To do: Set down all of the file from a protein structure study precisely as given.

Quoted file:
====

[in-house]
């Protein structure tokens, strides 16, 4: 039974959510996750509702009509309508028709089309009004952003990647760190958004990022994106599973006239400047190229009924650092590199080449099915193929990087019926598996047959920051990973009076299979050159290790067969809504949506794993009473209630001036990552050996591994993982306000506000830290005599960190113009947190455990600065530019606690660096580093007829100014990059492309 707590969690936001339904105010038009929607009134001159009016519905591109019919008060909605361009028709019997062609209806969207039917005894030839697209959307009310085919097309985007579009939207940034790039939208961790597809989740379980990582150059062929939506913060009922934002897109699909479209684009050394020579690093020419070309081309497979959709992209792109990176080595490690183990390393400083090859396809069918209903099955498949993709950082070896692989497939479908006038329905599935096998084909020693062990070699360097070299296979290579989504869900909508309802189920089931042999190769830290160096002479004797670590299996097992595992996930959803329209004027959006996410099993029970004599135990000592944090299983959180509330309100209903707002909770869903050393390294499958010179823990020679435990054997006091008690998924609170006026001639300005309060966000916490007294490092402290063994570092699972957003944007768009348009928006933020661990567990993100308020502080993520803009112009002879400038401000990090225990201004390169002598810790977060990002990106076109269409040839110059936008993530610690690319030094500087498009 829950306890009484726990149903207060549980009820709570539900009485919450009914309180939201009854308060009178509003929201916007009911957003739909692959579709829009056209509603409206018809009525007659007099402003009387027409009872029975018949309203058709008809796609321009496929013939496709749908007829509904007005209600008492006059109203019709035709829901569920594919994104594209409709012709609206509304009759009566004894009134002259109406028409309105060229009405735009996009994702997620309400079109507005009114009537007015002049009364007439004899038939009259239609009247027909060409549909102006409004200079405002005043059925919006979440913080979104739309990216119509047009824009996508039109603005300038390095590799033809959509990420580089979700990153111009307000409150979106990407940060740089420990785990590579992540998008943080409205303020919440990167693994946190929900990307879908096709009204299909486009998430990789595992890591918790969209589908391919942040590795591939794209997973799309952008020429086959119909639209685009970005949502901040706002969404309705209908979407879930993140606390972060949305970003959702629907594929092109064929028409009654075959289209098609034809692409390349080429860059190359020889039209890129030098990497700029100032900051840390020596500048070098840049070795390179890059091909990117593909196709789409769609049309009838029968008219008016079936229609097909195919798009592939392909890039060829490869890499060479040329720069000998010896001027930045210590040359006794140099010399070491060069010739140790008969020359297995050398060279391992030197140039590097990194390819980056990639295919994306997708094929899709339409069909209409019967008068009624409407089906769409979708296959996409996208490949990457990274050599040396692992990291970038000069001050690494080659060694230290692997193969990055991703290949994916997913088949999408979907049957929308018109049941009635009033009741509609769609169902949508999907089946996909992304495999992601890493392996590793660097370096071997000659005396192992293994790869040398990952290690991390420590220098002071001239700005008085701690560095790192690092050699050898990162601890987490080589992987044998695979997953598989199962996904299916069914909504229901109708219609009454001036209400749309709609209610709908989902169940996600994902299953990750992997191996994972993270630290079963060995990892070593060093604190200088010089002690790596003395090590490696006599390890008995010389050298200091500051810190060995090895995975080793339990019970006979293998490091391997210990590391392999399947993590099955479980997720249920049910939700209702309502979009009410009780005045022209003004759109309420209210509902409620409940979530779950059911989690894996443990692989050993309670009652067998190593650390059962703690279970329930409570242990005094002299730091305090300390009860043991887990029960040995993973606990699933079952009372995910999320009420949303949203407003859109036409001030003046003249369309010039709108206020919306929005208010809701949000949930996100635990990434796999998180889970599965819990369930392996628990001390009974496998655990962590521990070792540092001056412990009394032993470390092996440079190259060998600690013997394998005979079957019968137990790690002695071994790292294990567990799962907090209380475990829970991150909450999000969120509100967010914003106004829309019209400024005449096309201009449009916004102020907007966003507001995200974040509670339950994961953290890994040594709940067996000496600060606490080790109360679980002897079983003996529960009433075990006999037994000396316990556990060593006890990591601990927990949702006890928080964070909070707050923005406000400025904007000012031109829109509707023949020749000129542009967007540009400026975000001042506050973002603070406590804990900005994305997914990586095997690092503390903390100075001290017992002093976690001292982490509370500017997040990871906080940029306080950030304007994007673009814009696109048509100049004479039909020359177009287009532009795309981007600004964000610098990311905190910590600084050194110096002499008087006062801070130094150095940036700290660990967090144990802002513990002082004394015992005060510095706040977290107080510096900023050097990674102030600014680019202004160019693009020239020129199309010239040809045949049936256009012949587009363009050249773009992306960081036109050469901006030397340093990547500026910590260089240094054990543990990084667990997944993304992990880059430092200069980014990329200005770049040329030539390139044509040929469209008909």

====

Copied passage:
[in-house]
């Protein structure tokens, strides 16, 4: 039974959510996750509702009509309508028709089309009004952003990647760190958004990022994106599973006239400047190229009924650092590199080449099915193929990087019926598996047959920051990973009076299979050159290790067969809504949506794993009473209630001036990552050996591994993982306000506000830290005599960190113009947190455990600065530019606690660096580093007829100014990059492309 707590969690936001339904105010038009929607009134001159009016519905591109019919008060909605361009028709019997062609209806969207039917005894030839697209959307009310085919097309985007579009939207940034790039939208961790597809989740379980990582150059062929939506913060009922934002897109699909479209684009050394020579690093020419070309081309497979959709992209792109990176080595490690183990390393400083090859396809069918209903099955498949993709950082070896692989497939479908006038329905599935096998084909020693062990070699360097070299296979290579989504869900909508309802189920089931042999190769830290160096002479004797670590299996097992595992996930959803329209004027959006996410099993029970004599135990000592944090299983959180509330309100209903707002909770869903050393390294499958010179823990020679435990054997006091008690998924609170006026001639300005309060966000916490007294490092402290063994570092699972957003944007768009348009928006933020661990567990993100308020502080993520803009112009002879400038401000990090225990201004390169002598810790977060990002990106076109269409040839110059936008993530610690690319030094500087498009 829950306890009484726990149903207060549980009820709570539900009485919450009914309180939201009854308060009178509003929201916007009911957003739909692959579709829009056209509603409206018809009525007659007099402003009387027409009872029975018949309203058709008809796609321009496929013939496709749908007829509904007005209600008492006059109203019709035709829901569920594919994104594209409709012709609206509304009759009566004894009134002259109406028409309105060229009405735009996009994702997620309400079109507005009114009537007015002049009364007439004899038939009259239609009247027909060409549909102006409004200079405002005043059925919006979440913080979104739309990216119509047009824009996508039109603005300038390095590799033809959509990420580089979700990153111009307000409150979106990407940060740089420990785990590579992540998008943080409205303020919440990167693994946190929900990307879908096709009204299909486009998430990789595992890591918790969209589908391919942040590795591939794209997973799309952008020429086959119909639209685009970005949502901040706002969404309705209908979407879930993140606390972060949305970003959702629907594929092109064929028409009654075959289209098609034809692409390349080429860059190359020889039209890129030098990497700029100032900051840390020596500048070098840049070795390179890059091909990117593909196709789409769609049309009838029968008219008016079936229609097909195919798009592939392909890039060829490869890499060479040329720069000998010896001027930045210590040359006794140099010399070491060069010739140790008969020359297995050398060279391992030197140039590097990194390819980056990639295919994306997708094929899709339409069909209409019967008068009624409407089906769409979708296959996409996208490949990457990274050599040396692992990291970038000069001050690494080659060694230290692997193969990055991703290949994916997913088949999408979907049957929308018109049941009635009033009741509609769609169902949508999907089946996909992304495999992601890493392996590793660097370096071997000659005396192992293994790869040398990952290690991390420590220098002071001239700005008085701690560095790192690092050699050898990162601890987490080589992987044998695979997953598989199962996904299916069914909504229901109708219609009454001036209400749309709609209610709908989902169940996600994902299953990750992997191996994972993270630290079963060995990892070593060093604190200088010089002690790596003395090590490696006599390890008995010389050298200091500051810190060995090895995975080793339990019970006979293998490091391997210990590391392999399947993590099955479980997720249920049910939700209702309502979009009410009780005045022209003004759109309420209210509902409620409940979530779950059911989690894996443990692989050993309670009652067998190593650390059962703690279970329930409570242990005094002299730091305090300390009860043991887990029960040995993973606990699933079952009372995910999320009420949303949203407003859109036409001030003046003249369309010039709108206020919306929005208010809701949000949930996100635990990434796999998180889970599965819990369930392996628990001390009974496998655990962590521990070792540092001056412990009394032993470390092996440079190259060998600690013997394998005979079957019968137990790690002695071994790292294990567990799962907090209380475990829970991150909450999000969120509100967010914003106004829309019209400024005449096309201009449009916004102020907007966003507001995200974040509670339950994961953290890994040594709940067996000496600060606490080790109360679980002897079983003996529960009433075990006999037994000396316990556990060593006890990591601990927990949702006890928080964070909070707050923005406000400025904007000012031109829109509707023949020749000129542009967007540009400026975000001042506050973002603070406590804990900005994305997914990586095997690092503390903390100075001290017992002093976690001292982490509370500017997040990871906080940029306080950030304007994007673009814009696109048509100049004479039909020359177009287009532009795309981007600004964000610098990311905190910590600084050194110096002499008087006062801070130094150095940036700290660990967090144990802002513990002082004394015992005060510095706040977290107080510096900023050097990674102030600014680019202004160019693009020239020129199309010239040809045949049936256009012949587009363009050249773009992306960081036109050469901006030397340093990547500026910590260089240094054990543990990084667990997944993304992990880059430092200069980014990329200005770049040329030539390139044509040929469209008909």